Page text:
Grand River watershed could be showcase for smart water management

Friday, April 11, 2014

Population growth, intensive farming and climate change are putting pressure on Grand River, says Waterloo researcher.

Photo of the Grand River.

By Bob Burtt, Marketing and Strategic Communications

The Grand River watershed in Southwestern Ontario has been studied by hundreds of researchers for decades and it’s time to bring the data together so the Grand River can become a showcase for smart water management, says a University of Waterloo researcher.

Hans Dürr, a research assistant professor in Waterloo’s Ecohydrology Research Group and the Department of Earth and Environmental Sciences, plans to bring together water experts, managers and water users to probe the key water challenges facing the Grand River watershed.

“There is decades of research available, but the data is scattered. There are gaps in the data and some groups aren’t aware of what other research groups are doing. The time is right to bring everyone together,” Dürr, also a member of the Water Institute, says.

Rapid population growth and climate change affect river

The Grand River watershed is an important source of drinking water, recreation and tourism but rapid population growth, combined with intensive agriculture and climate change are all putting pressure on it.

Dürr is planning a workshop for the fall that will bring people together to create a strategy for smart water management for the Grand River.

Phosphorus to blame for declines in health of Lake Erie

One emerging issue the workshop will explore is the decades-long buildup of nutrients on farms and fields that are polluting the river and Lake Erie. Researchers are concerned about significant increases in the amount of phosphorus and other nutrients that go into the Grand River and eventually Lake Erie.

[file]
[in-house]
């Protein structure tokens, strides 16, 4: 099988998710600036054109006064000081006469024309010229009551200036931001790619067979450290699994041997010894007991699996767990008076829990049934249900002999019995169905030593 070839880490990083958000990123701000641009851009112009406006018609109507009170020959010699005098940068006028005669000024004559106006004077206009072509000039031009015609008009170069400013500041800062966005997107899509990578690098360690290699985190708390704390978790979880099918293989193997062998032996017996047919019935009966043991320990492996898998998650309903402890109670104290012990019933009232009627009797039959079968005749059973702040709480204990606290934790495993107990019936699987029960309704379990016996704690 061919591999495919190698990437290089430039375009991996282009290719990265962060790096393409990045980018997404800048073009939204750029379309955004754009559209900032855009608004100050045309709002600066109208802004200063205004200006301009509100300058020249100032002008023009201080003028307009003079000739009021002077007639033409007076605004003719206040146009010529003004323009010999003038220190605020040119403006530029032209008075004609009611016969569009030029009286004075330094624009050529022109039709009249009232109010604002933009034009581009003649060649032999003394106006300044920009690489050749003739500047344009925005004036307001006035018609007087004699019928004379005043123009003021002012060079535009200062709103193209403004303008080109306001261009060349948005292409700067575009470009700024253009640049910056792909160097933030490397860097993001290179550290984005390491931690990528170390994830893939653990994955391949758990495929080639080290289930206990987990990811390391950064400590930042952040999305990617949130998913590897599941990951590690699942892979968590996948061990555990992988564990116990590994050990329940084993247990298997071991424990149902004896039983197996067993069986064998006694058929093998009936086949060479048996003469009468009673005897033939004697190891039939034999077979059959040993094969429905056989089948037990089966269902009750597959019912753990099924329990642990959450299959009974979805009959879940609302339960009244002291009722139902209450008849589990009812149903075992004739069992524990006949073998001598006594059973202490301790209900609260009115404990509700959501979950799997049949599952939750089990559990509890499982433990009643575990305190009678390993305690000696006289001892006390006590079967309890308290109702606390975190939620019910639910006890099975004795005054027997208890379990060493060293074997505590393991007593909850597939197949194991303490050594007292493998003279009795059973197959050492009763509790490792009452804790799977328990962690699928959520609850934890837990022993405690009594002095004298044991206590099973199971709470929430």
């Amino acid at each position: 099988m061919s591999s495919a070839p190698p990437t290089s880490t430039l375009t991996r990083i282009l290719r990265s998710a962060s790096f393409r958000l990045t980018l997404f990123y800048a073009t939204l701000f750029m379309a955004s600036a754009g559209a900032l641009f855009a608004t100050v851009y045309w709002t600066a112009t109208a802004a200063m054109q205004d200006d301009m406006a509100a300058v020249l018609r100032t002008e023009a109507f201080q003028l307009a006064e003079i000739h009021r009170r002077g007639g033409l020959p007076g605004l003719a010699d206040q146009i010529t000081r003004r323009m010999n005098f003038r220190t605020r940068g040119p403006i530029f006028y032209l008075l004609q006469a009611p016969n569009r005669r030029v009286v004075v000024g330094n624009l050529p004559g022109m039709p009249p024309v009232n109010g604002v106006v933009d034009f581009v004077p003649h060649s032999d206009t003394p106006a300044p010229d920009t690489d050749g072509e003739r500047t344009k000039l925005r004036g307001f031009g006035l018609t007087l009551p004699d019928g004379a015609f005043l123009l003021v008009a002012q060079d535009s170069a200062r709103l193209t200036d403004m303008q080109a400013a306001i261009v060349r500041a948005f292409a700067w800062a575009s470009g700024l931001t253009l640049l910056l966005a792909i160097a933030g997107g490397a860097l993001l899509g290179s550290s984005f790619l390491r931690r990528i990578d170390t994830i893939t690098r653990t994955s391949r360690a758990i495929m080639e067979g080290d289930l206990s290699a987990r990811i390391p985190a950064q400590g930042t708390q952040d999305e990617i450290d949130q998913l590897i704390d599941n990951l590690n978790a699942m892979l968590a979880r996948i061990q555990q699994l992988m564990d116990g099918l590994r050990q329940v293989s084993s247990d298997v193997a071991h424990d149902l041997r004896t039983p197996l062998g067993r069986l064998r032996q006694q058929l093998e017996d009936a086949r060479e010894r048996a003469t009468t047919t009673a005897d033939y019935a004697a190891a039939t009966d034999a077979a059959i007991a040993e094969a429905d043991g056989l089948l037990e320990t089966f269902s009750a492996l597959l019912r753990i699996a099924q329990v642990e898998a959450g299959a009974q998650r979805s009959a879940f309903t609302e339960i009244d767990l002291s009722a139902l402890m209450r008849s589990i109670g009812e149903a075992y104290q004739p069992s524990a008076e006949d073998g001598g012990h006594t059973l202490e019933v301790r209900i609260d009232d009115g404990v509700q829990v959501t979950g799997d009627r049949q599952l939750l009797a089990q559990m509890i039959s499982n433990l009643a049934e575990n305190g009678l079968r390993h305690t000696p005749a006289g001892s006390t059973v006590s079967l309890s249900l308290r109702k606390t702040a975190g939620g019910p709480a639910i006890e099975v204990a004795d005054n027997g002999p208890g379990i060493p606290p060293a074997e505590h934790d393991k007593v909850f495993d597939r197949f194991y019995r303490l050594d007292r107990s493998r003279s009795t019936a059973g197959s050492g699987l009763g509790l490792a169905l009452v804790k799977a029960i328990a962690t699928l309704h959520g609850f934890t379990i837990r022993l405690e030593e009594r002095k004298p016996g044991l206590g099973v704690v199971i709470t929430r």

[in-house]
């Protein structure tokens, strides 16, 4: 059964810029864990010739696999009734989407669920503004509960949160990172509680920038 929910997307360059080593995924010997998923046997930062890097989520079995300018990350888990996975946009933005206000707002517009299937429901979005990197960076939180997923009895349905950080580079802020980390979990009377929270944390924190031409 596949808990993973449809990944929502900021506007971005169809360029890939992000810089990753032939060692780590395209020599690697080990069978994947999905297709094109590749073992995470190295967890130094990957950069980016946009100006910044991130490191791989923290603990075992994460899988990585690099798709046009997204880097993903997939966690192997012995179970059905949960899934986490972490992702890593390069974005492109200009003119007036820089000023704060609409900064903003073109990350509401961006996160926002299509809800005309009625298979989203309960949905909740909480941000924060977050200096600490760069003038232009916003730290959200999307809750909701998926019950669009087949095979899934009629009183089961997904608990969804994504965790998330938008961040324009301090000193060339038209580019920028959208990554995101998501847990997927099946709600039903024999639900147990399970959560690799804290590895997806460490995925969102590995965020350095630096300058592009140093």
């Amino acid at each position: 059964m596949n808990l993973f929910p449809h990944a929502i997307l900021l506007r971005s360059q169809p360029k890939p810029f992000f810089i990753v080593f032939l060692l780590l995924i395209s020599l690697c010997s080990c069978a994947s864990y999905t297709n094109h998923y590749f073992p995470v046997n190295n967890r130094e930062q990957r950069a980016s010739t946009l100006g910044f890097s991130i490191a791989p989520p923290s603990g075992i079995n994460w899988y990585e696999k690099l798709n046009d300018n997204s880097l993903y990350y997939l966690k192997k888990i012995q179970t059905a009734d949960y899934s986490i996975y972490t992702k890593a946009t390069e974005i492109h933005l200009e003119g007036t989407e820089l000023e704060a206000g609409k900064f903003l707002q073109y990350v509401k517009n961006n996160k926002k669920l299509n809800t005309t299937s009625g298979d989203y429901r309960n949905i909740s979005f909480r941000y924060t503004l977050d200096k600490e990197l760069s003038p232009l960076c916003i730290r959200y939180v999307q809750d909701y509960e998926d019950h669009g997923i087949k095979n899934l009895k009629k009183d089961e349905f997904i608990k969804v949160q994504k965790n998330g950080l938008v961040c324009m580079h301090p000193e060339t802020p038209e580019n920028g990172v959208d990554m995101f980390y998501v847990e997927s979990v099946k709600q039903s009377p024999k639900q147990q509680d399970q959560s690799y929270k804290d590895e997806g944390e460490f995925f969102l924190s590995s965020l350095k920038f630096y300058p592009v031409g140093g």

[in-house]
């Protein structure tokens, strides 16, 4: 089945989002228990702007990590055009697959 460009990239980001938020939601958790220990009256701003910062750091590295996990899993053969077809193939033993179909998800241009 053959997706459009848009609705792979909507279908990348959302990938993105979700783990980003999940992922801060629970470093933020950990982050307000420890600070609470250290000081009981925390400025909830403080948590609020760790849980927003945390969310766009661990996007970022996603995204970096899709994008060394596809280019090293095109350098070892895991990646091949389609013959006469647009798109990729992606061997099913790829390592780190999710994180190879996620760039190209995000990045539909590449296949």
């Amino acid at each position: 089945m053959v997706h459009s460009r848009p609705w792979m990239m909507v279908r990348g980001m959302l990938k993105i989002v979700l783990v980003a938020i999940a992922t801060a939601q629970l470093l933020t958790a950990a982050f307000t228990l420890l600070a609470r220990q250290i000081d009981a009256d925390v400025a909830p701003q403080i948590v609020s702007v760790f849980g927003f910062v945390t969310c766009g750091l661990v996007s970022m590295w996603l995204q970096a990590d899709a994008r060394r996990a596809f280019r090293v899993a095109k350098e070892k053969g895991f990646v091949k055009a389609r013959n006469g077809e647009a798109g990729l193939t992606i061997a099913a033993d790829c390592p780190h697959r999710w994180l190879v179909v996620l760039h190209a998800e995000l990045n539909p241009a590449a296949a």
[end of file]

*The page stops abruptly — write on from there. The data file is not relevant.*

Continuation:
After steady declines of phosphorus in the 1970s and 80s, the trend has reversed itself since the late 1990s and poses challenges for the health of the Grand River and particularly Lake Erie. High levels of phosphorus and other nutrients have been blamed for the increasing algal blooms and the declines in the health of the lake. Much of the pollution that gets into the lake comes from the Grand.

Bans on the use of phosphorus in detergents in the early 1970s, together with decreased use of fertilizer, led to improved water quality in Lake Erie but those gains have likely been overtaken by new threats.

Dürr says some of the possible reasons that historic measures have not resulted in improvements today include

  • scientific evidence is starting to point to a build up in soils over time which may be released into the watershed many years after fertilizers or manure were spread on fields;
  • an increase in manure from chickens, pigs and other types of livestock;
  • more frequent storm events that can lead to increased nutrient runoff.

Dürr hopes scientists will be able to grapple with these questions at the upcoming Grand River workshop. He hopes the gathering will be a first step to a smart water plan for the Grand River that can be  used as a model for other river systems.